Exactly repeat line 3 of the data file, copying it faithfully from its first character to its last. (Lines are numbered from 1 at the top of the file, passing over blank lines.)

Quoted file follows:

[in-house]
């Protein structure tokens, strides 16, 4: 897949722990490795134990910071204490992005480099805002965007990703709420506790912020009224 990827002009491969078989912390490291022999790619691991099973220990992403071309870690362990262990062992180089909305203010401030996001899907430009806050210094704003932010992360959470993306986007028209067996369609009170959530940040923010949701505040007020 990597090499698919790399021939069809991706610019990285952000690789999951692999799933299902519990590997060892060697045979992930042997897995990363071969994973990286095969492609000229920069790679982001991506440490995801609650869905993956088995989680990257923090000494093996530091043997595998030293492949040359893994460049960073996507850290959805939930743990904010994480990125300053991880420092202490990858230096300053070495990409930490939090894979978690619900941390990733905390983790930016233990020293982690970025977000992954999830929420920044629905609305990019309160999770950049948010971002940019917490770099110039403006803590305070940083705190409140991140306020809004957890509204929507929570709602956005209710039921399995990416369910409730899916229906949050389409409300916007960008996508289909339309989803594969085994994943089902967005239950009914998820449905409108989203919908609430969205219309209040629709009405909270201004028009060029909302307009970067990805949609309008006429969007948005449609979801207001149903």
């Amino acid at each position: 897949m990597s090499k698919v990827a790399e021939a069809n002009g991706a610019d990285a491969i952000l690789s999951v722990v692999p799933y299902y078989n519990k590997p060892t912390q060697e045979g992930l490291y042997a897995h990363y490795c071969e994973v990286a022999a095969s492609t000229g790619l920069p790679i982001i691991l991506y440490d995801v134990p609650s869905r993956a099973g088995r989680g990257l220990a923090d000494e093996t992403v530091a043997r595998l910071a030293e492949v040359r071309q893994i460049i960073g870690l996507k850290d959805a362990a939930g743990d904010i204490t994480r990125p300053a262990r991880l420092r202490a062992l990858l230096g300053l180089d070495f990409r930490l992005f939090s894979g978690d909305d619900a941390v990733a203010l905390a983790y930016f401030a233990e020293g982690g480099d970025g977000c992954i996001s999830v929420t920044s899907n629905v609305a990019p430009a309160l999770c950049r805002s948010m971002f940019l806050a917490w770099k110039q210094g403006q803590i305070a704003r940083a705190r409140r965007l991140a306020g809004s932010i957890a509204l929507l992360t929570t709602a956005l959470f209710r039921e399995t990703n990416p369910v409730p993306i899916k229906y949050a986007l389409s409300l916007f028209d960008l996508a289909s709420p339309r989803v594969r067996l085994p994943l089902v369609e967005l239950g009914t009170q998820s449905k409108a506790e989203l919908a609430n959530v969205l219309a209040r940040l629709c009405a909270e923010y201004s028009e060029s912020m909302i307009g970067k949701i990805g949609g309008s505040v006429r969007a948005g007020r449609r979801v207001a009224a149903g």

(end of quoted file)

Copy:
């Amino acid at each position: 897949m990597s090499k698919v990827a790399e021939a069809n002009g991706a610019d990285a491969i952000l690789s999951v722990v692999p799933y299902y078989n519990k590997p060892t912390q060697e045979g992930l490291y042997a897995h990363y490795c071969e994973v990286a022999a095969s492609t000229g790619l920069p790679i982001i691991l991506y440490d995801v134990p609650s869905r993956a099973g088995r989680g990257l220990a923090d000494e093996t992403v530091a043997r595998l910071a030293e492949v040359r071309q893994i460049i960073g870690l996507k850290d959805a362990a939930g743990d904010i204490t994480r990125p300053a262990r991880l420092r202490a062992l990858l230096g300053l180089d070495f990409r930490l992005f939090s894979g978690d909305d619900a941390v990733a203010l905390a983790y930016f401030a233990e020293g982690g480099d970025g977000c992954i996001s999830v929420t920044s899907n629905v609305a990019p430009a309160l999770c950049r805002s948010m971002f940019l806050a917490w770099k110039q210094g403006q803590i305070a704003r940083a705190r409140r965007l991140a306020g809004s932010i957890a509204l929507l992360t929570t709602a956005l959470f209710r039921e399995t990703n990416p369910v409730p993306i899916k229906y949050a986007l389409s409300l916007f028209d960008l996508a289909s709420p339309r989803v594969r067996l085994p994943l089902v369609e967005l239950g009914t009170q998820s449905k409108a506790e989203l919908a609430n959530v969205l219309a209040r940040l629709c009405a909270e923010y201004s028009e060029s912020m909302i307009g970067k949701i990805g949609g309008s505040v006429r969007a948005g007020r449609r979801v207001a009224a149903g």